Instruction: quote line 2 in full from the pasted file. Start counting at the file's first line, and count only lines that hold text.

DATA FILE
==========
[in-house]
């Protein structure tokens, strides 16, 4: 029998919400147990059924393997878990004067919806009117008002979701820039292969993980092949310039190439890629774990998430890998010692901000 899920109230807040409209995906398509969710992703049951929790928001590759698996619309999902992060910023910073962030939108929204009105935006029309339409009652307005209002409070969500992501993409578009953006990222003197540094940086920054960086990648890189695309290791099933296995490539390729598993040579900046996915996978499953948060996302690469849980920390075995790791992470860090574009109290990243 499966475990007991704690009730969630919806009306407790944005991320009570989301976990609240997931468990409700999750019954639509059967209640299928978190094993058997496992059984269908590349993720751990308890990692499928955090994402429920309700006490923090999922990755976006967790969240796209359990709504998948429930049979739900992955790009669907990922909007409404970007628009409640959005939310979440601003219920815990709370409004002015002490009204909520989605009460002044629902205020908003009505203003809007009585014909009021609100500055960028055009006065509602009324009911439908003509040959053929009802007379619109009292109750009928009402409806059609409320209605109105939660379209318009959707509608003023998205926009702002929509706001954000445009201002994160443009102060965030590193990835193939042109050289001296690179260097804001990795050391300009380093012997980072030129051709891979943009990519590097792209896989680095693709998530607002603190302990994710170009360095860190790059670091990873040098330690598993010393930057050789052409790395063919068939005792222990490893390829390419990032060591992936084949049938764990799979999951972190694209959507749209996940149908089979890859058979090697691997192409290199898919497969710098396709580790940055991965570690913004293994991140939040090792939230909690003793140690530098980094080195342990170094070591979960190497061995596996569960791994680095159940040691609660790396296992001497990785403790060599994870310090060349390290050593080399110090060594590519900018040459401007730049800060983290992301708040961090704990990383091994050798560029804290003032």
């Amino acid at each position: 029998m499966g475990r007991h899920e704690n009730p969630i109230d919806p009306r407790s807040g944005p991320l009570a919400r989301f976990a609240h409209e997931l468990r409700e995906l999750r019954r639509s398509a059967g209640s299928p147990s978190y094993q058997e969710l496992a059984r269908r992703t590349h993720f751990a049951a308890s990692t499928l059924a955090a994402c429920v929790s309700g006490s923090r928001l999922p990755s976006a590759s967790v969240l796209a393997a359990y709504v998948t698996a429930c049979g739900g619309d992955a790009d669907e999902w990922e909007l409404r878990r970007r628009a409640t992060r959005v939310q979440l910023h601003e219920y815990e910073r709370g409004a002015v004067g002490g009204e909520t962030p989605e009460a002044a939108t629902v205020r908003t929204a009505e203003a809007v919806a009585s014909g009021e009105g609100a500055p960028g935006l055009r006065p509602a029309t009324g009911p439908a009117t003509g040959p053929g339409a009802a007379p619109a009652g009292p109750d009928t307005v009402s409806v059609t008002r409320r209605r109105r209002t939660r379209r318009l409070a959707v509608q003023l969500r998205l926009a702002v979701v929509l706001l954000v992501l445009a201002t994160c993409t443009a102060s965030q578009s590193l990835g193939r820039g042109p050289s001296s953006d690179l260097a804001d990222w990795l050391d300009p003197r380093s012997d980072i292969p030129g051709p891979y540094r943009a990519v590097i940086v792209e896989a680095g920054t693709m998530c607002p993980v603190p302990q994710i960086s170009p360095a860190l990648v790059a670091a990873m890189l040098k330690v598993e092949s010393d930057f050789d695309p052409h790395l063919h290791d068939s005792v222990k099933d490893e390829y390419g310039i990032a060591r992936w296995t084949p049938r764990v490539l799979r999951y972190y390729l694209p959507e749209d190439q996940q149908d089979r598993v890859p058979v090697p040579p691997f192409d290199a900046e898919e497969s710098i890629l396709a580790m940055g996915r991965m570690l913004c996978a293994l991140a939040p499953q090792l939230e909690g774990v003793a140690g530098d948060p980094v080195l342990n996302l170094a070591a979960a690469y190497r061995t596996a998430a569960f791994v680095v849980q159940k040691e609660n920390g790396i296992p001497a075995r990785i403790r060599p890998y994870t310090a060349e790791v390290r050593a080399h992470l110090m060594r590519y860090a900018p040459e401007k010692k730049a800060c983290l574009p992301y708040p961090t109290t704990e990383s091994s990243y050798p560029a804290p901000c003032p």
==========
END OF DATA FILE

């Protein structure tokens, strides 16, 4: 029998919400147990059924393997878990004067919806009117008002979701820039292969993980092949310039190439890629774990998430890998010692901000 899920109230807040409209995906398509969710992703049951929790928001590759698996619309999902992060910023910073962030939108929204009105935006029309339409009652307005209002409070969500992501993409578009953006990222003197540094940086920054960086990648890189695309290791099933296995490539390729598993040579900046996915996978499953948060996302690469849980920390075995790791992470860090574009109290990243 499966475990007991704690009730969630919806009306407790944005991320009570989301976990609240997931468990409700999750019954639509059967209640299928978190094993058997496992059984269908590349993720751990308890990692499928955090994402429920309700006490923090999922990755976006967790969240796209359990709504998948429930049979739900992955790009669907990922909007409404970007628009409640959005939310979440601003219920815990709370409004002015002490009204909520989605009460002044629902205020908003009505203003809007009585014909009021609100500055960028055009006065509602009324009911439908003509040959053929009802007379619109009292109750009928009402409806059609409320209605109105939660379209318009959707509608003023998205926009702002929509706001954000445009201002994160443009102060965030590193990835193939042109050289001296690179260097804001990795050391300009380093012997980072030129051709891979943009990519590097792209896989680095693709998530607002603190302990994710170009360095860190790059670091990873040098330690598993010393930057050789052409790395063919068939005792222990490893390829390419990032060591992936084949049938764990799979999951972190694209959507749209996940149908089979890859058979090697691997192409290199898919497969710098396709580790940055991965570690913004293994991140939040090792939230909690003793140690530098980094080195342990170094070591979960190497061995596996569960791994680095159940040691609660790396296992001497990785403790060599994870310090060349390290050593080399110090060594590519900018040459401007730049800060983290992301708040961090704990990383091994050798560029804290003032």